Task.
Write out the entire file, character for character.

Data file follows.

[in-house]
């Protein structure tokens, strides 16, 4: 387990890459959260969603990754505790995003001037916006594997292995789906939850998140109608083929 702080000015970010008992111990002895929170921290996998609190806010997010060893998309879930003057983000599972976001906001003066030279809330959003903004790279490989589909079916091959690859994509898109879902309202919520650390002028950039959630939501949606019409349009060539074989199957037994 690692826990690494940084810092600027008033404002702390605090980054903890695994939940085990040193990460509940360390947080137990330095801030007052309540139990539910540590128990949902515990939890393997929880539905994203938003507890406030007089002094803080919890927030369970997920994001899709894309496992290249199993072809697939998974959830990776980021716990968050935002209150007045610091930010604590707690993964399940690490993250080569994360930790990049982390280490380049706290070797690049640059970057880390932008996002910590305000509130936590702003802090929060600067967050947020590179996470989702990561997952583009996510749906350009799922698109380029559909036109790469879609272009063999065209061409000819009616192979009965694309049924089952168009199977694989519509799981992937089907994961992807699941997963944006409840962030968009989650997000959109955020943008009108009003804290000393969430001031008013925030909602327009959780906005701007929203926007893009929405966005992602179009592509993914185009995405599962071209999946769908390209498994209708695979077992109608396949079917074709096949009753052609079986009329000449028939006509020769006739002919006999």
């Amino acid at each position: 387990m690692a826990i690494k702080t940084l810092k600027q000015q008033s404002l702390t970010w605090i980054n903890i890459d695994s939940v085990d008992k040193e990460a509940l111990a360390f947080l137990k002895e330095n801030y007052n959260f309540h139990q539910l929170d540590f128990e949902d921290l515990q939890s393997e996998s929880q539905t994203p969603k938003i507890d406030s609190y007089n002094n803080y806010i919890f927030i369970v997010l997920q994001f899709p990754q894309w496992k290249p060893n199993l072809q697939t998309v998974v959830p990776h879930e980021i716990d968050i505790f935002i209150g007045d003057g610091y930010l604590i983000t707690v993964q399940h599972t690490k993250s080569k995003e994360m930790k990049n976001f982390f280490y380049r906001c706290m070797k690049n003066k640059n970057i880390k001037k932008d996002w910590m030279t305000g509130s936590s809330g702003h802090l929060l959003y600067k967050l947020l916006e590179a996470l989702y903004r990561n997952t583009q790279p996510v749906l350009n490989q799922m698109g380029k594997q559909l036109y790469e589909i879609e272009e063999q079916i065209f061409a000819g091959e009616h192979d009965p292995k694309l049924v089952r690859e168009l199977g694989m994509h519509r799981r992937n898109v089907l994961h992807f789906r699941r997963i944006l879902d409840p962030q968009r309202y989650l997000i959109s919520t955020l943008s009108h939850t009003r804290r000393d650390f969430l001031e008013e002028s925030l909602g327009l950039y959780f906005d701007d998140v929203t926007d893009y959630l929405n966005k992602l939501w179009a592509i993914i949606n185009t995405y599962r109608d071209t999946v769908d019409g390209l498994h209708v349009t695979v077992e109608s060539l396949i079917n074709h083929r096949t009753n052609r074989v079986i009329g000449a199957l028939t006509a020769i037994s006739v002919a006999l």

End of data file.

[in-house]
């Protein structure tokens, strides 16, 4: 387990890459959260969603990754505790995003001037916006594997292995789906939850998140109608083929 702080000015970010008992111990002895929170921290996998609190806010997010060893998309879930003057983000599972976001906001003066030279809330959003903004790279490989589909079916091959690859994509898109879902309202919520650390002028950039959630939501949606019409349009060539074989199957037994 690692826990690494940084810092600027008033404002702390605090980054903890695994939940085990040193990460509940360390947080137990330095801030007052309540139990539910540590128990949902515990939890393997929880539905994203938003507890406030007089002094803080919890927030369970997920994001899709894309496992290249199993072809697939998974959830990776980021716990968050935002209150007045610091930010604590707690993964399940690490993250080569994360930790990049982390280490380049706290070797690049640059970057880390932008996002910590305000509130936590702003802090929060600067967050947020590179996470989702990561997952583009996510749906350009799922698109380029559909036109790469879609272009063999065209061409000819009616192979009965694309049924089952168009199977694989519509799981992937089907994961992807699941997963944006409840962030968009989650997000959109955020943008009108009003804290000393969430001031008013925030909602327009959780906005701007929203926007893009929405966005992602179009592509993914185009995405599962071209999946769908390209498994209708695979077992109608396949079917074709096949009753052609079986009329000449028939006509020769006739002919006999």
């Amino acid at each position: 387990m690692a826990i690494k702080t940084l810092k600027q000015q008033s404002l702390t970010w605090i980054n903890i890459d695994s939940v085990d008992k040193e990460a509940l111990a360390f947080l137990k002895e330095n801030y007052n959260f309540h139990q539910l929170d540590f128990e949902d921290l515990q939890s393997e996998s929880q539905t994203p969603k938003i507890d406030s609190y007089n002094n803080y806010i919890f927030i369970v997010l997920q994001f899709p990754q894309w496992k290249p060893n199993l072809q697939t998309v998974v959830p990776h879930e980021i716990d968050i505790f935002i209150g007045d003057g610091y930010l604590i983000t707690v993964q399940h599972t690490k993250s080569k995003e994360m930790k990049n976001f982390f280490y380049r906001c706290m070797k690049n003066k640059n970057i880390k001037k932008d996002w910590m030279t305000g509130s936590s809330g702003h802090l929060l959003y600067k967050l947020l916006e590179a996470l989702y903004r990561n997952t583009q790279p996510v749906l350009n490989q799922m698109g380029k594997q559909l036109y790469e589909i879609e272009e063999q079916i065209f061409a000819g091959e009616h192979d009965p292995k694309l049924v089952r690859e168009l199977g694989m994509h519509r799981r992937n898109v089907l994961h992807f789906r699941r997963i944006l879902d409840p962030q968009r309202y989650l997000i959109s919520t955020l943008s009108h939850t009003r804290r000393d650390f969430l001031e008013e002028s925030l909602g327009l950039y959780f906005d701007d998140v929203t926007d893009y959630l929405n966005k992602l939501w179009a592509i993914i949606n185009t995405y599962r109608d071209t999946v769908d019409g390209l498994h209708v349009t695979v077992e109608s060539l396949i079917n074709h083929r096949t009753n052609r074989v079986i009329g000449a199957l028939t006509a020769i037994s006739v002919a006999l």